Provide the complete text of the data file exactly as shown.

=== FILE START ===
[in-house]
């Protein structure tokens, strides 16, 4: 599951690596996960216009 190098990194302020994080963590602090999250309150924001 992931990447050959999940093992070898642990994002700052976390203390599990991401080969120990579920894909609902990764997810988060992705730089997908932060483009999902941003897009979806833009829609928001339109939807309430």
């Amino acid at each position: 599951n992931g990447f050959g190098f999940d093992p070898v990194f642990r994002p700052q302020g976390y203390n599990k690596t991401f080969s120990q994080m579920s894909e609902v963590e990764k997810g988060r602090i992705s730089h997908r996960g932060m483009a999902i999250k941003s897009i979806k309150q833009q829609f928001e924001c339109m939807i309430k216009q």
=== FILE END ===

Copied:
[in-house]
């Protein structure tokens, strides 16, 4: 599951690596996960216009 190098990194302020994080963590602090999250309150924001 992931990447050959999940093992070898642990994002700052976390203390599990991401080969120990579920894909609902990764997810988060992705730089997908932060483009999902941003897009979806833009829609928001339109939807309430």
């Amino acid at each position: 599951n992931g990447f050959g190098f999940d093992p070898v990194f642990r994002p700052q302020g976390y203390n599990k690596t991401f080969s120990q994080m579920s894909e609902v963590e990764k997810g988060r602090i992705s730089h997908r996960g932060m483009a999902i999250k941003s897009i979806k309150q833009q829609f928001e924001c339109m939807i309430k216009q």